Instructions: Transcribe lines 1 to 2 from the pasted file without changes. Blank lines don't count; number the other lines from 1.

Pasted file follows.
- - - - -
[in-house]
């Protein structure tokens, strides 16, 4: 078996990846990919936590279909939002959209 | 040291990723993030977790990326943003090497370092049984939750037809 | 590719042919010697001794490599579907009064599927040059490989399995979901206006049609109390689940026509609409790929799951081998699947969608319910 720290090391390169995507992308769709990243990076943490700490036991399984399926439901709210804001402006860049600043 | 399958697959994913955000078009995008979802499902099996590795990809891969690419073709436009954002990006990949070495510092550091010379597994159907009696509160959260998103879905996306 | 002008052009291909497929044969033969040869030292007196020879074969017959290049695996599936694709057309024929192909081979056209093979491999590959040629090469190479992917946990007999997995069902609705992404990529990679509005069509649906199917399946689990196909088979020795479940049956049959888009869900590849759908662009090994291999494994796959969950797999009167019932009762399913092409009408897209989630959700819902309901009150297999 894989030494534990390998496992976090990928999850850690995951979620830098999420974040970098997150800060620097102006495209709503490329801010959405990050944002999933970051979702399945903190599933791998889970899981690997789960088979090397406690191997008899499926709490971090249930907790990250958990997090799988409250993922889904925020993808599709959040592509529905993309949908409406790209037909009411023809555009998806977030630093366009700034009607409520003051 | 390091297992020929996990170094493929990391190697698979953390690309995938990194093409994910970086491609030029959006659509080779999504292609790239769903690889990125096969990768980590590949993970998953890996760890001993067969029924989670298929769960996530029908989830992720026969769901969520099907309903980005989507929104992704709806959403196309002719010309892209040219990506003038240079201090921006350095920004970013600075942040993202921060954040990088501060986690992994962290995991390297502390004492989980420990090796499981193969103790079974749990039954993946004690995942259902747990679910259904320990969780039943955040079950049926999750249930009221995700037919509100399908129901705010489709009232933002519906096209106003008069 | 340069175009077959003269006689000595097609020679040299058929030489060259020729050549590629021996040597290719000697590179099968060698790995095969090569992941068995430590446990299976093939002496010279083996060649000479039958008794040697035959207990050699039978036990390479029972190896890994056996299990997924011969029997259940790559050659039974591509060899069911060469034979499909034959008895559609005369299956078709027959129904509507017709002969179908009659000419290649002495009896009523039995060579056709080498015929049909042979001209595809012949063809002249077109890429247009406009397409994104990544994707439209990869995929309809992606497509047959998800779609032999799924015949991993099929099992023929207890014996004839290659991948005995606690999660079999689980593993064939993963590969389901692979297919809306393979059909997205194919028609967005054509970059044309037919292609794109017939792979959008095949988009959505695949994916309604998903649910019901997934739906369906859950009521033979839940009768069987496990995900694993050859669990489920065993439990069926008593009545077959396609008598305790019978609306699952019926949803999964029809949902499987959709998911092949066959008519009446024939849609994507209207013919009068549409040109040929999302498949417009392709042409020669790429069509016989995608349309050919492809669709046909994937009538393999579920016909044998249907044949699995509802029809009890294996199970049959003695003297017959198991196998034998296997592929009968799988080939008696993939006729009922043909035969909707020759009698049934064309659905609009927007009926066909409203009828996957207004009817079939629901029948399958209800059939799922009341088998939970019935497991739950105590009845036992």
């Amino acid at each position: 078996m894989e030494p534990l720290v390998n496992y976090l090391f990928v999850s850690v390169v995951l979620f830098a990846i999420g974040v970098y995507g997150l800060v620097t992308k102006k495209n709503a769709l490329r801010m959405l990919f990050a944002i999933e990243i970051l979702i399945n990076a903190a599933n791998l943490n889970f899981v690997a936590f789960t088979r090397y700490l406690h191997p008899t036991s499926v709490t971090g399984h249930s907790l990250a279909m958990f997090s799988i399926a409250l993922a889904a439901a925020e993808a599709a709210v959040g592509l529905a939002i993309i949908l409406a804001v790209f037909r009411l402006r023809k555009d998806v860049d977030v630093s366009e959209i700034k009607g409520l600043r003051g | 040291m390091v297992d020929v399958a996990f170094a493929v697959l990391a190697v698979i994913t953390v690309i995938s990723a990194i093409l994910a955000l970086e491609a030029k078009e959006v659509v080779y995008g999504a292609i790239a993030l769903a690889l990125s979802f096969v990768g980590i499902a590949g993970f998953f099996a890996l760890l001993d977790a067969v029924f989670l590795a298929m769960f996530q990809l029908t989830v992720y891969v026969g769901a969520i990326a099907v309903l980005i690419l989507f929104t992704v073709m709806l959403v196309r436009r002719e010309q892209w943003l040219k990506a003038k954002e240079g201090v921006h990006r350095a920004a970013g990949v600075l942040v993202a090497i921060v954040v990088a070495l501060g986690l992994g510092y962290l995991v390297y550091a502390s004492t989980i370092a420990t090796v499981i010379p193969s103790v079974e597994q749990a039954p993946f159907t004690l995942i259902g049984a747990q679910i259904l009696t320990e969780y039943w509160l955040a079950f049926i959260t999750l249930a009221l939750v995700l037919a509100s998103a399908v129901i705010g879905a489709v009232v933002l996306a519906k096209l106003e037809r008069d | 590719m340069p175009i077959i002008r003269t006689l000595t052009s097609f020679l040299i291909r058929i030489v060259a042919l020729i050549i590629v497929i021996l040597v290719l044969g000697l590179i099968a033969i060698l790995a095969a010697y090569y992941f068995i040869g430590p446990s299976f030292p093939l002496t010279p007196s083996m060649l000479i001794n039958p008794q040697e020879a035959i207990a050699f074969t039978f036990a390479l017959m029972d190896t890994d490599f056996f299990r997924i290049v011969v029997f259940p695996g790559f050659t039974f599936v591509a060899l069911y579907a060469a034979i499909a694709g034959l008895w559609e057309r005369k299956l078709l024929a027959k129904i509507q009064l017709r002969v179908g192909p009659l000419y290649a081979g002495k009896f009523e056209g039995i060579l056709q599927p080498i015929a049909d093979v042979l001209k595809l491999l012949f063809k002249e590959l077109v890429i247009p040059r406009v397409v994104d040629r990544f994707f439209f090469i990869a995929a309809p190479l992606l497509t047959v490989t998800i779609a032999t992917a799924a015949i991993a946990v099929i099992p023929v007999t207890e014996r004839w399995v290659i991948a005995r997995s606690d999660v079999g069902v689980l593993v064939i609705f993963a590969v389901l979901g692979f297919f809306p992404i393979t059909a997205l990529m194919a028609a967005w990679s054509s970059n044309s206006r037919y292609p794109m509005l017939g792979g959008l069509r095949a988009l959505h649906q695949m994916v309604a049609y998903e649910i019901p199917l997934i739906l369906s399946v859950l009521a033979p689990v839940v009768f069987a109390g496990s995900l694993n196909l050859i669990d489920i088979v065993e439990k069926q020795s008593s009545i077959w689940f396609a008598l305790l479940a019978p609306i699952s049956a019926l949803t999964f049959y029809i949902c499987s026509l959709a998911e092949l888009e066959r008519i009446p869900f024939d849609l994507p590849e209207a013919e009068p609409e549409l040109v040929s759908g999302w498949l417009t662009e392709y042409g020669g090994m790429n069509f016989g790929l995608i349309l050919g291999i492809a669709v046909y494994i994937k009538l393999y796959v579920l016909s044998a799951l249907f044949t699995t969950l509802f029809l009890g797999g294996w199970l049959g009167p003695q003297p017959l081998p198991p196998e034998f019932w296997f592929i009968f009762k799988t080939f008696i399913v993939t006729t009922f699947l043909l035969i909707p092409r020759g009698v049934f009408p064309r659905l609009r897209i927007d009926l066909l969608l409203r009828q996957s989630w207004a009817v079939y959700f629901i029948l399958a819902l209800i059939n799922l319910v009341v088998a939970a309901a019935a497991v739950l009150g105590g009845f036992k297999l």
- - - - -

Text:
[in-house]
């Protein structure tokens, strides 16, 4: 078996990846990919936590279909939002959209 | 040291990723993030977790990326943003090497370092049984939750037809 | 590719042919010697001794490599579907009064599927040059490989399995979901206006049609109390689940026509609409790929799951081998699947969608319910 720290090391390169995507992308769709990243990076943490700490036991399984399926439901709210804001402006860049600043 | 399958697959994913955000078009995008979802499902099996590795990809891969690419073709436009954002990006990949070495510092550091010379597994159907009696509160959260998103879905996306 | 002008052009291909497929044969033969040869030292007196020879074969017959290049695996599936694709057309024929192909081979056209093979491999590959040629090469190479992917946990007999997995069902609705992404990529990679509005069509649906199917399946689990196909088979020795479940049956049959888009869900590849759908662009090994291999494994796959969950797999009167019932009762399913092409009408897209989630959700819902309901009150297999 894989030494534990390998496992976090990928999850850690995951979620830098999420974040970098997150800060620097102006495209709503490329801010959405990050944002999933970051979702399945903190599933791998889970899981690997789960088979090397406690191997008899499926709490971090249930907790990250958990997090799988409250993922889904925020993808599709959040592509529905993309949908409406790209037909009411023809555009998806977030630093366009700034009607409520003051 | 390091297992020929996990170094493929990391190697698979953390690309995938990194093409994910970086491609030029959006659509080779999504292609790239769903690889990125096969990768980590590949993970998953890996760890001993067969029924989670298929769960996530029908989830992720026969769901969520099907309903980005989507929104992704709806959403196309002719010309892209040219990506003038240079201090921006350095920004970013600075942040993202921060954040990088501060986690992994962290995991390297502390004492989980420990090796499981193969103790079974749990039954993946004690995942259902747990679910259904320990969780039943955040079950049926999750249930009221995700037919509100399908129901705010489709009232933002519906096209106003008069 | 340069175009077959003269006689000595097609020679040299058929030489060259020729050549590629021996040597290719000697590179099968060698790995095969090569992941068995430590446990299976093939002496010279083996060649000479039958008794040697035959207990050699039978036990390479029972190896890994056996299990997924011969029997259940790559050659039974591509060899069911060469034979499909034959008895559609005369299956078709027959129904509507017709002969179908009659000419290649002495009896009523039995060579056709080498015929049909042979001209595809012949063809002249077109890429247009406009397409994104990544994707439209990869995929309809992606497509047959998800779609032999799924015949991993099929099992023929207890014996004839290659991948005995606690999660079999689980593993064939993963590969389901692979297919809306393979059909997205194919028609967005054509970059044309037919292609794109017939792979959008095949988009959505695949994916309604998903649910019901997934739906369906859950009521033979839940009768069987496990995900694993050859669990489920065993439990069926008593009545077959396609008598305790019978609306699952019926949803999964029809949902499987959709998911092949066959008519009446024939849609994507209207013919009068549409040109040929999302498949417009392709042409020669790429069509016989995608349309050919492809669709046909994937009538393999579920016909044998249907044949699995509802029809009890294996199970049959003695003297017959198991196998034998296997592929009968799988080939008696993939006729009922043909035969909707020759009698049934064309659905609009927007009926066909409203009828996957207004009817079939629901029948399958209800059939799922009341088998939970019935497991739950105590009845036992």